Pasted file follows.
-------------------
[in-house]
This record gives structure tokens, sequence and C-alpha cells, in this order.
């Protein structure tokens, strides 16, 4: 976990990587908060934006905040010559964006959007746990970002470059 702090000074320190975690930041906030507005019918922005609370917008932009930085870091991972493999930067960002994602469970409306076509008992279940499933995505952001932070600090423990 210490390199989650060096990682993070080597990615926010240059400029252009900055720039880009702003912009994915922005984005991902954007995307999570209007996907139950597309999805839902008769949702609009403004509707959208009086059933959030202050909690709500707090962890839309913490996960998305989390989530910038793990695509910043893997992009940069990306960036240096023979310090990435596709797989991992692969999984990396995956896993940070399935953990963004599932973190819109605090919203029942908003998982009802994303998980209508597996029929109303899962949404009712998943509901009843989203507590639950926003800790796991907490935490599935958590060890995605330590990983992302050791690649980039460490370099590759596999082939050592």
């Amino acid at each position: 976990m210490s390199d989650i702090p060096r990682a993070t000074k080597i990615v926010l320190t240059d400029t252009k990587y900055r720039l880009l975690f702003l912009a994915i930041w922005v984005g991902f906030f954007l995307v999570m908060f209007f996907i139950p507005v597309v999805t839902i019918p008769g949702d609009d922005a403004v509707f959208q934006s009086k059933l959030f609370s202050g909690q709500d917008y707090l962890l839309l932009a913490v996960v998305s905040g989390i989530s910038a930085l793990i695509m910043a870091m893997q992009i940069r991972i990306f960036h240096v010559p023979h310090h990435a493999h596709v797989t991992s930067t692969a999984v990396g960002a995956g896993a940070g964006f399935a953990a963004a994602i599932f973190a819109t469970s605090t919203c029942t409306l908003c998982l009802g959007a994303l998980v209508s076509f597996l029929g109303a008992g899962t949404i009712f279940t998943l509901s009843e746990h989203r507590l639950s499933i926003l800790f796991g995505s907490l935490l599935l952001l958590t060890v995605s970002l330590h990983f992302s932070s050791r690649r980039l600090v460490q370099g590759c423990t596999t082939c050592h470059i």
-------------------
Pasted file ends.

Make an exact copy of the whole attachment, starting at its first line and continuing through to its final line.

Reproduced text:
[in-house]
This record gives structure tokens, sequence and C-alpha cells, in this order.
């Protein structure tokens, strides 16, 4: 976990990587908060934006905040010559964006959007746990970002470059 702090000074320190975690930041906030507005019918922005609370917008932009930085870091991972493999930067960002994602469970409306076509008992279940499933995505952001932070600090423990 210490390199989650060096990682993070080597990615926010240059400029252009900055720039880009702003912009994915922005984005991902954007995307999570209007996907139950597309999805839902008769949702609009403004509707959208009086059933959030202050909690709500707090962890839309913490996960998305989390989530910038793990695509910043893997992009940069990306960036240096023979310090990435596709797989991992692969999984990396995956896993940070399935953990963004599932973190819109605090919203029942908003998982009802994303998980209508597996029929109303899962949404009712998943509901009843989203507590639950926003800790796991907490935490599935958590060890995605330590990983992302050791690649980039460490370099590759596999082939050592």
């Amino acid at each position: 976990m210490s390199d989650i702090p060096r990682a993070t000074k080597i990615v926010l320190t240059d400029t252009k990587y900055r720039l880009l975690f702003l912009a994915i930041w922005v984005g991902f906030f954007l995307v999570m908060f209007f996907i139950p507005v597309v999805t839902i019918p008769g949702d609009d922005a403004v509707f959208q934006s009086k059933l959030f609370s202050g909690q709500d917008y707090l962890l839309l932009a913490v996960v998305s905040g989390i989530s910038a930085l793990i695509m910043a870091m893997q992009i940069r991972i990306f960036h240096v010559p023979h310090h990435a493999h596709v797989t991992s930067t692969a999984v990396g960002a995956g896993a940070g964006f399935a953990a963004a994602i599932f973190a819109t469970s605090t919203c029942t409306l908003c998982l009802g959007a994303l998980v209508s076509f597996l029929g109303a008992g899962t949404i009712f279940t998943l509901s009843e746990h989203r507590l639950s499933i926003l800790f796991g995505s907490l935490l599935l952001l958590t060890v995605s970002l330590h990983f992302s932070s050791r690649r980039l600090v460490q370099g590759c423990t596999t082939c050592h470059i």